Why the Wrong People Get Laid Off — And How to Prevent It

Lisa (names have been changed) held a mid-level position in Human Resources at a large bank and received stellar performance reviews every year for five years. Conscientious, she delivered projects on time and communicated clearly with her manager. Responsible, she organized her work so that if she was sick or on vacation, others would know how to respond to requests or issues that cropped up.

Several months ago, she lost her job.

Here’s the kicker: she wasn’t laid off despite her superb work habits. She was laid off because of them.

To understand that, let’s go back a year to when the U.S. government bailed out AIG. “Too big to fail,” we were told. The fallout would reach every nook and cranny of our economy. The reverberations would be felt around the world. Failure was not an option. So we pumped billions of dollars into their survival.

On the other hand, when Lehman was teetering on the edge of collapse, the government decided it was small enough that failure was an option and, given the alternatives, the best one available. So Lehman failed. And our economy went into free fall. Oops.

The government’s mistake was in judging Lehman by its size. They thought Lehman’s collapse would be contained, affecting only Lehman and a few other companies. But they were wrong.

Because it was never about size. AIG and Lehman weren’t too big to fail. They were too confusing to fail.

Their businesses were too complicated. Countless little deals that nobody — including their leaders and managers — fully understood. They broke up huge pieces of business into innumerable little bits and then spread them around to millions of people. The business was untraceable.

Which created a Gordian Knot. Legend has it that Gordius, king of Gordium, tied a knot so intricate that no one could untangle it. There were no visible ends. It lasted for centuries.

The lesson here? The more difficult it is to untangle your work, the more dangerous and unpredictable it is to let you fail. On the flip side, the easier it is to untangle your work — to understand your job, how you’re doing it, and who you’re affecting — the safer it is to cut you loose.

Which bring us back to Lisa. I spoke with Lisa’s manager, Sam, about why she got fired. Sam was upset about it too; the decision was made higher in the organization.

“Honestly?” Sam told me, “Lisa was fired because she was safe to fire. We knew what she was doing, who she was working with, what she was responsible for. Her work was contained. We understood the impact. There are other people who are less effective, less productive, less good but we can’t fire them because we don’t fully know what they do, what ramifications it would have.”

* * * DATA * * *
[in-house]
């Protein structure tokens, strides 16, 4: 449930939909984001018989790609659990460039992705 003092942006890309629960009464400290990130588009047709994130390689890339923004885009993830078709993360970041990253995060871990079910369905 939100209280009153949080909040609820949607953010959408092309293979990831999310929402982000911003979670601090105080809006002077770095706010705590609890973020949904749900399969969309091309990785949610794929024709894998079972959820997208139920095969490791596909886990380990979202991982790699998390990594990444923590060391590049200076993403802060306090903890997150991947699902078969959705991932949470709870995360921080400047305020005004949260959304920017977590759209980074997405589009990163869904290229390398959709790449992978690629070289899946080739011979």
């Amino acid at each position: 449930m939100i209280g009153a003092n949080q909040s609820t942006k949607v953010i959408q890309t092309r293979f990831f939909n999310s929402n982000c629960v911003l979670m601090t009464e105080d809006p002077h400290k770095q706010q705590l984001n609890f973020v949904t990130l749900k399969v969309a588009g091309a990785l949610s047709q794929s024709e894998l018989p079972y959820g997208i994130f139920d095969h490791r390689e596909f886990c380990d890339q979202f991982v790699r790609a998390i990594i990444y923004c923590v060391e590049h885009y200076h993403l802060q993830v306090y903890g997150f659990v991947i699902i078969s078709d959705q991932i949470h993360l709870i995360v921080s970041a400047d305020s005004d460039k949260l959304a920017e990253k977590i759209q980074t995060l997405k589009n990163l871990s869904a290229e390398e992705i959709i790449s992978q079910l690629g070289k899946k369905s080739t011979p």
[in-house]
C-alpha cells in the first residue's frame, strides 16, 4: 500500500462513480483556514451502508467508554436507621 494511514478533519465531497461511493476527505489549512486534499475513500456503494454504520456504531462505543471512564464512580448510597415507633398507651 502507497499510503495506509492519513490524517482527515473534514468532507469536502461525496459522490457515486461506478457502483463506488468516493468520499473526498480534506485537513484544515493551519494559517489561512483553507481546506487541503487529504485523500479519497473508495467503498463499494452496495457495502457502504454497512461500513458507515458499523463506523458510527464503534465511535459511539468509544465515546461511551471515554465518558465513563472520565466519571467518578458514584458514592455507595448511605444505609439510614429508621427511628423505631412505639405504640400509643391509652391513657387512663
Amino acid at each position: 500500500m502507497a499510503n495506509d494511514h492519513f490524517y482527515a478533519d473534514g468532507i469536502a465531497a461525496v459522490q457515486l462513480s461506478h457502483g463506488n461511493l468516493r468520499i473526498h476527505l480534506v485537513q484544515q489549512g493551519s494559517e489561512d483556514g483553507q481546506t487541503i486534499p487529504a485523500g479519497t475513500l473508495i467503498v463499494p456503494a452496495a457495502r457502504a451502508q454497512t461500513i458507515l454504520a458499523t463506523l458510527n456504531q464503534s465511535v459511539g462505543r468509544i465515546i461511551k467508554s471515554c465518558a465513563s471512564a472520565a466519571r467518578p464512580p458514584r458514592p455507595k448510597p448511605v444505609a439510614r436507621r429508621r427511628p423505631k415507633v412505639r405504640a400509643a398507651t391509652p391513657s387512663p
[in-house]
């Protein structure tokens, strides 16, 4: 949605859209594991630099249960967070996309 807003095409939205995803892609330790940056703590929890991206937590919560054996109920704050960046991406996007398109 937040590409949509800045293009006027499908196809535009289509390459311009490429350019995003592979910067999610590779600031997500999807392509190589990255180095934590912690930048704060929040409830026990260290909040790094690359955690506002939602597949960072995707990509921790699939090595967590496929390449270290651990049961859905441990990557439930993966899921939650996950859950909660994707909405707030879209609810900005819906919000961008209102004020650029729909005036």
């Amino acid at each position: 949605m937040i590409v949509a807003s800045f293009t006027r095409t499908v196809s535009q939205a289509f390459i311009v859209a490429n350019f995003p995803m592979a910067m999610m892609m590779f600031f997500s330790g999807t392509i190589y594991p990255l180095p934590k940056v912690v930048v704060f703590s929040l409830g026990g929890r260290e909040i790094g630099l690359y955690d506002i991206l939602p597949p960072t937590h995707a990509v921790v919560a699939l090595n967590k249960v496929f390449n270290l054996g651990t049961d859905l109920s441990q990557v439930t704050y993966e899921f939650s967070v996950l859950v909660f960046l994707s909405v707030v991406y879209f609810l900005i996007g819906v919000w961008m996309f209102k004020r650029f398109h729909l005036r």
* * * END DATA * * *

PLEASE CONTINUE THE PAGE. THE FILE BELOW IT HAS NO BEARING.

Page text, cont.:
In other words Lisa was clear, conscientious, and contained enough to fail. So she was fired. Other employees, possibly more reckless ones, whose jobs were less clear and more confusing — the individual equivalents of AIG or Lehman — posed more of a risk. So their jobs were safe.

When the wrong person is fired, it hurts everyone involved — the person and his or her company. There’s a better way to solve this problem and a worse way. The worse way first: If you’re an employee and want to protect yourself, you can do two things:

  1. Be excellent. The more effectively you deliver on your goals the less likely you’ll be let go. Employers value productivity.
  2. Be confusing. The more ambiguously you achieve your goals the more difficult it will be to fire you. Employers fear uncertainty.

There are two problems with this. One, it might backfire. Being too opaque could get you fired, especially if you’re not quite as excellent as you think. And two, while this strategy might help you as an individual, it hurts the company which, eventually, will hurt you as an individual.

We got ourselves into this economic mess in part because leaders didn’t understand what was going on in their own companies. While tying a Gordian knot may help individuals keep their jobs, untying it will help the businesses stay viable. That’s the critical challenge facing industry today.

Here’s the better way — one that helps everyone. Don’t let anyone be a Gordian Knot. Leaders and managers can’t afford mystery. They need to know what each person in the company is doing. Not just the results but the behaviors as well.

Write out role descriptions (or have people write their own); ensure each person has a transition plan with a clear, organized, standardized system of managing information; and, above all, communicate. I’m not suggesting you control everything people do — that would be micromanaging — I’m suggesting you know what they do.

When a company fires the wrong person, it’s more than simply a bad decision. It’s an injustice. And, with a little work, it’s preventable.

There’s a beautiful story told by Isaac Luria, a 16th century Jewish mystic. According to Luria, God placed divine light into a number of special vessels to use in creating the world. But God’s light was too vast to be contained and the vessels were shattered, scattering shards of light throughout the world. It is our job to repair the world by gathering the lost light. It’s a job that is passed from one generation to the next; a job that is never finished.

As we navigate through the complexity of repairing our companies, a job that may well take generations, let’s build stronger vessels to contain the light. That way, even if they do shatter, at least we’ll have an easier time picking up the pieces.

Go & see the original here, by Peter Bregman @ Harvard Business Publishing